New data confirms emergency room volumes plummeted in months after COVID-19 pandemic began

In the weeks and months following the declaration of the COVID-19 pandemic, hospitals across the U.S. reported a similar phenomenon: Their emergency department volumes had plummeted. 

Now, new figures bear out what hospitals were experiencing with drops in ED visits of at least 41.5%. 

The retrospective study published Monday in JAMA Internal Medicine examined emergency department volumes at two dozen hospitals across five states starting in March 2020. They also looked at hospital admissions, and COVID-19 cases. The study was led by researchers at Mayo Clinic and Yale New Haven Health System.

The decreases ranged from 41.5% in Colorado to 63.5% in New York. Meanwhile, hospital admission rates from the ED were stable they said, until new COVID-19 case rates began to increase locally. For example, New York saw its admission rates was 149% in New York, followed by 51.7% in Massachusetts, 36.2% in Connecticut, 29.4% in Colorado and 22% in North Carolina.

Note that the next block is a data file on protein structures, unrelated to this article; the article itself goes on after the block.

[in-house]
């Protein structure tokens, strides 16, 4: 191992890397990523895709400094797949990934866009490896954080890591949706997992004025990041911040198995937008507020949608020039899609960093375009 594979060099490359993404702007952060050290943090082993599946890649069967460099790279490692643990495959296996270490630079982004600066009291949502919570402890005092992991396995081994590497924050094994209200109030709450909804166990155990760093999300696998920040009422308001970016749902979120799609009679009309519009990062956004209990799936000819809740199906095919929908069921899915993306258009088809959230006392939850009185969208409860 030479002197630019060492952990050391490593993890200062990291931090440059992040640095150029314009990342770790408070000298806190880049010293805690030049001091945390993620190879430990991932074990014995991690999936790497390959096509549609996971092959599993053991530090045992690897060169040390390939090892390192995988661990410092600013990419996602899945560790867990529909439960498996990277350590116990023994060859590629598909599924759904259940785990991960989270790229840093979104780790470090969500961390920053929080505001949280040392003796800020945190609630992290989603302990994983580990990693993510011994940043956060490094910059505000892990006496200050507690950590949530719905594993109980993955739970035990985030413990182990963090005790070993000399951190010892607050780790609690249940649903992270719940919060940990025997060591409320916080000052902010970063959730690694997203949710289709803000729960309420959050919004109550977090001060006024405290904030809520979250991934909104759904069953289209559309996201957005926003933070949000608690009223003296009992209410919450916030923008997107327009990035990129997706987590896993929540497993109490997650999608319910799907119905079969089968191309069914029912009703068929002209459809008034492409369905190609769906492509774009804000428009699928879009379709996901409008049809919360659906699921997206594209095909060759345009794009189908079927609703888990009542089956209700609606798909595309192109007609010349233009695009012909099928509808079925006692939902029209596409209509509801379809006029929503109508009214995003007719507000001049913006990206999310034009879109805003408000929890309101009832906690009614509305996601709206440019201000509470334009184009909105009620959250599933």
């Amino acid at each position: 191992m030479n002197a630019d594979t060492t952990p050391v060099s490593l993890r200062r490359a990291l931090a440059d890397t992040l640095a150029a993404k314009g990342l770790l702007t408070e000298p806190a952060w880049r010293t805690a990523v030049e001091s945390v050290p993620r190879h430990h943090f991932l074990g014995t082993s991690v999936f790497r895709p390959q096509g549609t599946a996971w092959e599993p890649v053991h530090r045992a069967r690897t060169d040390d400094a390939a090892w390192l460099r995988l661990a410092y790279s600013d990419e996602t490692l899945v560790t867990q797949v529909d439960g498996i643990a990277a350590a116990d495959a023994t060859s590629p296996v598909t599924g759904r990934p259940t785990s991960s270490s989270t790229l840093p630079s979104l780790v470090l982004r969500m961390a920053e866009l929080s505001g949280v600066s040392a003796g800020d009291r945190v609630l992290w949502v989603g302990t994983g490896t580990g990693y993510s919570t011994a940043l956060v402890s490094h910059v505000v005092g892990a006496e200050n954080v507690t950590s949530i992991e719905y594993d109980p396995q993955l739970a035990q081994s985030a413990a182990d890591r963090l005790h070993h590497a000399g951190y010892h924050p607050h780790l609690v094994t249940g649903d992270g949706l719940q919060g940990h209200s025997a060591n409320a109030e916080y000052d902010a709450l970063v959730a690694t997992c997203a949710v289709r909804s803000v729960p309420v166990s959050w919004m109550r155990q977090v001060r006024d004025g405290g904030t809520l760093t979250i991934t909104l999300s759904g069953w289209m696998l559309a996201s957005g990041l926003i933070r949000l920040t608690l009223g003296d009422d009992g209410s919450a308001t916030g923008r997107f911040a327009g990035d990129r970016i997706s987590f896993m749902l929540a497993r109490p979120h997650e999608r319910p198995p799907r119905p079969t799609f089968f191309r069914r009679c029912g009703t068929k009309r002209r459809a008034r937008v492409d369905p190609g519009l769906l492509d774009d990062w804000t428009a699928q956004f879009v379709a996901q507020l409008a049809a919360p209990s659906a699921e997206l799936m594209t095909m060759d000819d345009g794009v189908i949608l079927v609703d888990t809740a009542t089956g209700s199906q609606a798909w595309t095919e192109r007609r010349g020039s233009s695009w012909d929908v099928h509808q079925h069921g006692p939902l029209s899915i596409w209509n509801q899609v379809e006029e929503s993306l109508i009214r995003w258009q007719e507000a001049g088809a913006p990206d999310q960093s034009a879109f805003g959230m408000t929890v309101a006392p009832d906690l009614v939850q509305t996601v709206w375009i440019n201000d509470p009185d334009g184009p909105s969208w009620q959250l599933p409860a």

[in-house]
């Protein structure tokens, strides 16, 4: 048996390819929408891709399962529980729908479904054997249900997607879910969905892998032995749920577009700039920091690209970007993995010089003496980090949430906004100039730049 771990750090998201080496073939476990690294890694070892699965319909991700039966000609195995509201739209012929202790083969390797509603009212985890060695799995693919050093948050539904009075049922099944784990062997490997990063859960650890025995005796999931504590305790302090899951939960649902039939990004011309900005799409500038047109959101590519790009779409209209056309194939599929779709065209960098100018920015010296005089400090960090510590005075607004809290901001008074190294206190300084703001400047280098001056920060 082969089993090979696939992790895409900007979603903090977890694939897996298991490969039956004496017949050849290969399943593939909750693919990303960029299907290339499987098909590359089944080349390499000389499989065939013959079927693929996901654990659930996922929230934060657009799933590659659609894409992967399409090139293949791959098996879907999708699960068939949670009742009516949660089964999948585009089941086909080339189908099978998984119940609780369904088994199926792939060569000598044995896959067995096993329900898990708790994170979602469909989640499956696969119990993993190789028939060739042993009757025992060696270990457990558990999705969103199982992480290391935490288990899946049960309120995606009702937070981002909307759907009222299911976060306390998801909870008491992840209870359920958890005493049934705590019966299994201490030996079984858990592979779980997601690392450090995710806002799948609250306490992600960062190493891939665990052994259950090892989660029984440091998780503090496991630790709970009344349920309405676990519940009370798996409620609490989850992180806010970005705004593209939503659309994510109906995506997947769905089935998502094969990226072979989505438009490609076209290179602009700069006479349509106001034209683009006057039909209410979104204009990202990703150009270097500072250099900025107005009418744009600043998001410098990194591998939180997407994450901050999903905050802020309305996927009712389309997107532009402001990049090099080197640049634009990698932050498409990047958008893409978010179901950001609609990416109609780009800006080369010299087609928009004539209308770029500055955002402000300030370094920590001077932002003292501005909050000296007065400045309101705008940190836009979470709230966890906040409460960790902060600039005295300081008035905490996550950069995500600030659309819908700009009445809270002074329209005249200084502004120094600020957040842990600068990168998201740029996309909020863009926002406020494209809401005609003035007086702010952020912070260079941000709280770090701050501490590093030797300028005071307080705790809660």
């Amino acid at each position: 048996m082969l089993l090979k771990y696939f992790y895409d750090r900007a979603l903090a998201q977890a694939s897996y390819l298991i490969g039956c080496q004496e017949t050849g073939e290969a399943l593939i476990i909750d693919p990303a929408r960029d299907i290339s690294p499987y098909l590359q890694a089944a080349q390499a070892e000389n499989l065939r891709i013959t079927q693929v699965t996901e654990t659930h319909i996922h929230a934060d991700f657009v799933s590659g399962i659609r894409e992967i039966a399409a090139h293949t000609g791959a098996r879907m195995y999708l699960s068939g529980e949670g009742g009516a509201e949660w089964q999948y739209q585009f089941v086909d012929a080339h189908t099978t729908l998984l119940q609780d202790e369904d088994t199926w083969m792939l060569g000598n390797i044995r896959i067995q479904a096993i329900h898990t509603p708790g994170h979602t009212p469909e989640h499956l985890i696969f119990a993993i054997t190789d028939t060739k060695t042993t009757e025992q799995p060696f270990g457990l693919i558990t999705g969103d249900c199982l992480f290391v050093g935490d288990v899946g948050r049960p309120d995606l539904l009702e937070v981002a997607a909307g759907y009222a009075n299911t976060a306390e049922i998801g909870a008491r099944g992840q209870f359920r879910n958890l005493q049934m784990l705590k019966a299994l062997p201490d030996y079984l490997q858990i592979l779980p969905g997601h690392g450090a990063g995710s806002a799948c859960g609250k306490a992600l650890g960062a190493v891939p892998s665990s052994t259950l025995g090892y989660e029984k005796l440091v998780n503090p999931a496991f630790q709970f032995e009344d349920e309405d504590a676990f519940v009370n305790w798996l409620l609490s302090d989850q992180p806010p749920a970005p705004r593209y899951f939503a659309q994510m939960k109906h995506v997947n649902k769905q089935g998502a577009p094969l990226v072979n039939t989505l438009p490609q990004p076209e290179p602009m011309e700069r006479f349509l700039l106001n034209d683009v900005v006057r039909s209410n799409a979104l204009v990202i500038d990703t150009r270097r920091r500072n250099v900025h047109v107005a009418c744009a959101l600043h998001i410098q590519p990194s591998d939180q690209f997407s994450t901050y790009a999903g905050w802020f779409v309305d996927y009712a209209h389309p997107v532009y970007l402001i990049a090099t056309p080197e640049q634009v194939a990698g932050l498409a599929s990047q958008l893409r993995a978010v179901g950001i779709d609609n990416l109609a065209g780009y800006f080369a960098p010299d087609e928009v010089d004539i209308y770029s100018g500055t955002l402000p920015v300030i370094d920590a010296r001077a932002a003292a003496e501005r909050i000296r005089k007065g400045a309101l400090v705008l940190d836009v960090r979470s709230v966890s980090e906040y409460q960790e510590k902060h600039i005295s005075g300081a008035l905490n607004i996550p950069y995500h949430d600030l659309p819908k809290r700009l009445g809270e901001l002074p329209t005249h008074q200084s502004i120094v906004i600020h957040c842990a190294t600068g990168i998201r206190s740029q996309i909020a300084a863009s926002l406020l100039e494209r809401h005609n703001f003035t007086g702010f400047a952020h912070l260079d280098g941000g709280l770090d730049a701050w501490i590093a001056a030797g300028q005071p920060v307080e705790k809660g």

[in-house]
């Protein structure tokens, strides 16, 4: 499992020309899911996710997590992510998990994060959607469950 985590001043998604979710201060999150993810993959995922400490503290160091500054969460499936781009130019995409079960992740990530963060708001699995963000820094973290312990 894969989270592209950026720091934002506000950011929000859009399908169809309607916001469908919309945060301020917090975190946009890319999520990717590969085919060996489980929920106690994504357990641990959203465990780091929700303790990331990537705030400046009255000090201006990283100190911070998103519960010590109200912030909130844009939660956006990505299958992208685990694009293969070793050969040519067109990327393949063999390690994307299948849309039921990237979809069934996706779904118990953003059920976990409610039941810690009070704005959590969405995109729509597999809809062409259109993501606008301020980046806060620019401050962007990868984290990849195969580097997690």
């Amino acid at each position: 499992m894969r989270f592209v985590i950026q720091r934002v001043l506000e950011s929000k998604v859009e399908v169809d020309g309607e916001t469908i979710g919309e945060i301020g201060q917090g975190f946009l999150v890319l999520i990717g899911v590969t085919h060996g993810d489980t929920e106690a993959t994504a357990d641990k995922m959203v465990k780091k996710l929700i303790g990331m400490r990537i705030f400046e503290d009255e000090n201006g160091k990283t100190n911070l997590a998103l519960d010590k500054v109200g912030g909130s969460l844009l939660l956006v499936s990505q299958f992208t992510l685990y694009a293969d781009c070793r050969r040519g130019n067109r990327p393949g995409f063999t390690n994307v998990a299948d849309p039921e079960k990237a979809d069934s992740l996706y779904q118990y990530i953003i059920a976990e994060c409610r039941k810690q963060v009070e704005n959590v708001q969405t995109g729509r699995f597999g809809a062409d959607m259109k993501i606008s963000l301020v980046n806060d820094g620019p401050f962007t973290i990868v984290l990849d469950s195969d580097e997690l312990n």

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"These findings suggest that practitioners and public health officials should emphasize the importance of visiting the ED during the COVID-19 pandemic for serious symptoms, illnesses, and injuries that cannot be managed in other settings," the authors wrote.

They also said the finding show the important of infection control measures that protect patients and staff and that public health authorities and health care systems should provide guidance and resources to help patients determine the best place to receive care during the pandemic.